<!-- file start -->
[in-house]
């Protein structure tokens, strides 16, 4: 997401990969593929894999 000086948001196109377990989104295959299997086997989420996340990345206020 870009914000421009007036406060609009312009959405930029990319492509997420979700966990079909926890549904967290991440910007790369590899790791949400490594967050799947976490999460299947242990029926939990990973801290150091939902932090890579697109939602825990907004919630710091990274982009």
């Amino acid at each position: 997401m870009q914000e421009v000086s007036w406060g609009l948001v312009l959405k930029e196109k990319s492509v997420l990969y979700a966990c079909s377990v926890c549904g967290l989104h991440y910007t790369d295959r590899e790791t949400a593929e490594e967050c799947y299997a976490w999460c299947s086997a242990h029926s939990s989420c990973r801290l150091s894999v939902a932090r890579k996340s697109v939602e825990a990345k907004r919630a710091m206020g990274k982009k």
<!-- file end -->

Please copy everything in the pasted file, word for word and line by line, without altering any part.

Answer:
[in-house]
């Protein structure tokens, strides 16, 4: 997401990969593929894999 000086948001196109377990989104295959299997086997989420996340990345206020 870009914000421009007036406060609009312009959405930029990319492509997420979700966990079909926890549904967290991440910007790369590899790791949400490594967050799947976490999460299947242990029926939990990973801290150091939902932090890579697109939602825990907004919630710091990274982009």
């Amino acid at each position: 997401m870009q914000e421009v000086s007036w406060g609009l948001v312009l959405k930029e196109k990319s492509v997420l990969y979700a966990c079909s377990v926890c549904g967290l989104h991440y910007t790369d295959r590899e790791t949400a593929e490594e967050c799947y299997a976490w999460c299947s086997a242990h029926s939990s989420c990973r801290l150091s894999v939902a932090r890579k996340s697109v939602e825990a990345k907004r919630a710091m206020g990274k982009k």